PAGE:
MySQL 5.0 gives the developer access to features that earlier versions of MySQL do not support. These include stored procedures and stored functions. This article, the third in a series, continues our exploration of the potential of these two features. It is excerpted from chapter eight of Beginning MySQL Database Design and Optimization: From Novice to Professional, written by Jon Stephens and Chad Russell (Apress, ISBN: 1590593324).
REPEAT is another useful looping construct. Itís somewhat easier to use in some circumstances thanLOOP , because it has a terminating condition built into its syntax, as shown here:
[label:] REPEAT statement-block UNTIL condition END REPEAT [label];
The block of statements appearing between the REPEAT and UNTIL keywords is executed repeatedly until the condition indicated by UNTIL is met. Hereís an example of a stored procedure (named repeat_sum) that gets the sum of an integer and all positive integers less than itself using a REPEAT ... UNTIL loop:
In this procedure, we start by declaring a counter equal to 0, then, each time we go through the REPEAT loop, we increment it, adding it to the output parameter output, and then checking to see if itís yet equal to the original value. When counter and value are equal, we exit the loop. We can test it as shown here:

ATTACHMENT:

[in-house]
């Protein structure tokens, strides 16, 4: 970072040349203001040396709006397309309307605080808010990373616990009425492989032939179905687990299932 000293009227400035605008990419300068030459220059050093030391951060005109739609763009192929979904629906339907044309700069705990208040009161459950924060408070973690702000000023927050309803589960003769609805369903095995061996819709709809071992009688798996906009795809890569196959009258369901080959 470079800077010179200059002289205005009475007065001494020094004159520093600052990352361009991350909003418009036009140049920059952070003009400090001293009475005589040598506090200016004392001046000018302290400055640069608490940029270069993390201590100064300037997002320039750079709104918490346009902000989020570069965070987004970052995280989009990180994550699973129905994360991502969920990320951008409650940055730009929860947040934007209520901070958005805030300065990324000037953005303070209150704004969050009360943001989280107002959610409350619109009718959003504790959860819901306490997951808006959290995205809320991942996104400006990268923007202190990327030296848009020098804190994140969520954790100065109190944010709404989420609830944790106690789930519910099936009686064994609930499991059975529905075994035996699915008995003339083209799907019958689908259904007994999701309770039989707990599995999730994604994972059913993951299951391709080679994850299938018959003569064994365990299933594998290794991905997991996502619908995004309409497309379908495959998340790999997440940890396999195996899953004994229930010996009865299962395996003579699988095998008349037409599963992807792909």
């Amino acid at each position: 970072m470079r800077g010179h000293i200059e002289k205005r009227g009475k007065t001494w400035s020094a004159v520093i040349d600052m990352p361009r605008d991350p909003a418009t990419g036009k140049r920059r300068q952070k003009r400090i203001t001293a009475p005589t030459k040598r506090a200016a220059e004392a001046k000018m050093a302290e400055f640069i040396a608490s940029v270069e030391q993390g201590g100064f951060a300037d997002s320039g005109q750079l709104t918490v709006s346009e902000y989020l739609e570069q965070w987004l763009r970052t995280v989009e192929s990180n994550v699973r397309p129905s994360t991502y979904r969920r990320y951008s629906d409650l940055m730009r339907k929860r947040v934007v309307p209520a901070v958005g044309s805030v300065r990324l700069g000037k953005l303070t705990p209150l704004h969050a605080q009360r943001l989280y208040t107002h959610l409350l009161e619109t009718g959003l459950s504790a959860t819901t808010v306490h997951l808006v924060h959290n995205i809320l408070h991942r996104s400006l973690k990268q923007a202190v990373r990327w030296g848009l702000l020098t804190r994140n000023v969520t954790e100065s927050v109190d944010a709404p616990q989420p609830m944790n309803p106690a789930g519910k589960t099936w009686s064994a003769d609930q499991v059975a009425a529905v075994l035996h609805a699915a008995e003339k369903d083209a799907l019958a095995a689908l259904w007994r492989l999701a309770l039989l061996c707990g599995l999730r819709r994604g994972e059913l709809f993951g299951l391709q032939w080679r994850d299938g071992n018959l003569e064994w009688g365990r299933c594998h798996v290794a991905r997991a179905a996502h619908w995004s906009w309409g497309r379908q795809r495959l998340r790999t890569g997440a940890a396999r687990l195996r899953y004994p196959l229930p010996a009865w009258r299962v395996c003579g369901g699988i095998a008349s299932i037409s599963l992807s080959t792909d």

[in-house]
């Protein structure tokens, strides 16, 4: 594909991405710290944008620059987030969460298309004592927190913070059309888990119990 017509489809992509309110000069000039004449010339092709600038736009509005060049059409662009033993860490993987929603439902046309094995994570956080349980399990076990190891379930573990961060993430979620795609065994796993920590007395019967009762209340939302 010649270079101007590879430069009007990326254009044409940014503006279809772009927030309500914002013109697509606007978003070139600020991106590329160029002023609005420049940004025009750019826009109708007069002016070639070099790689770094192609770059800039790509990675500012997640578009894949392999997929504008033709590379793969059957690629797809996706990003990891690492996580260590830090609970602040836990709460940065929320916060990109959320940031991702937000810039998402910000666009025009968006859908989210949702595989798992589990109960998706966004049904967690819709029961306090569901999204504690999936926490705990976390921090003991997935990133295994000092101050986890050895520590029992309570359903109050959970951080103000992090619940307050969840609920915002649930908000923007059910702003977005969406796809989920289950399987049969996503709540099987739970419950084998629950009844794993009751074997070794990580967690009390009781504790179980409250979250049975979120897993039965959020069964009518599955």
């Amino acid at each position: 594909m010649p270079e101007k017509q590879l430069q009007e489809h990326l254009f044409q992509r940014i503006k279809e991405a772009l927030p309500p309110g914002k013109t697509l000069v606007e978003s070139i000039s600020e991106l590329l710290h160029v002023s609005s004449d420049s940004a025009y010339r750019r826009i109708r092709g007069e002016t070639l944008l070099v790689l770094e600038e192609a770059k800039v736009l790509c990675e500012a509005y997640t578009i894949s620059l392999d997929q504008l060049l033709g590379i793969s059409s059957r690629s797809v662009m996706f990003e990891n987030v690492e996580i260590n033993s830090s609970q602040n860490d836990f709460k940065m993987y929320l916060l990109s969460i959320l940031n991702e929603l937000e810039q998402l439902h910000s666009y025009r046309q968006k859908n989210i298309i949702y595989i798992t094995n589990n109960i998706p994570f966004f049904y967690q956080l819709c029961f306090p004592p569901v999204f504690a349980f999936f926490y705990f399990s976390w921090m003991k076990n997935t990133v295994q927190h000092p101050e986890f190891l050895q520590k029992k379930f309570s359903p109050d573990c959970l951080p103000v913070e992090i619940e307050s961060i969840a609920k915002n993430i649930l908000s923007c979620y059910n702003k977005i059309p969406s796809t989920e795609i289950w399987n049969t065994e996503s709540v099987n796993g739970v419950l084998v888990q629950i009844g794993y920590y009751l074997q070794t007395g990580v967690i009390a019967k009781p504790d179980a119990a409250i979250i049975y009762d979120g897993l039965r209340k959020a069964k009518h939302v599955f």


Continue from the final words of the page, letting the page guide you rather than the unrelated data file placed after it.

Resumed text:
CAUTION When writing REPEAT loops, make sure that the condition following UNTIL will be met at some point. Otherwise youíll have an endless loop, which means youíll quite likely have to kill the thread and start over.
The WHILE loop in some ways can be regarded as the inverse of a REPEAT loop. With a REPEAT loop, statements are executed until some condition is met. In a WHILE loop, execution of the statement block following the DO keyword continues only so long as the specified condition is true.
Hereís the formal syntax for WHILE:
[label:] WHILE condition DO statement-block END WHILE [label];
In the next example, we use a WHILE loop in a stored function to obtain the factorial of an integer:
The factorial of an integer is defined as the product of that integer and all the positive integers less than itself and greater than 1, so the factorial of 5 (often written as 5!) is 5 X 4 X 3 X 2 = 120, as you can see from our test of the factorialfunction above. 0! (zero factorial) is defined as 1 and the factorial of a negative number is undefined. With these additional conditions in mind, you could write a somewhat improved version of the stored function. This better_factorial function uses a CASE block to distinguish the cases where the input value is equal to or less than zero, and to act accordingly as shown here:
CREATE FUNCTION better_factorial(value INT ) RETURNS INT BEGIN DECLARE temp INT; DECLARE output INT DEFAULT 1; SET temp = value; CASE WHEN value < 0 THEN SET output = 0; WHEN value = 0 OR value = 1 THEN SET output = 1; ELSE WHILE temp > 1 DO SET output = output * temp; SET temp = temp - 1; END WHILE; END CASE; RETURN output; END
This example also illustrates how you can nest multiple flow-control con structs inside one another within a single stored function or stored procedure.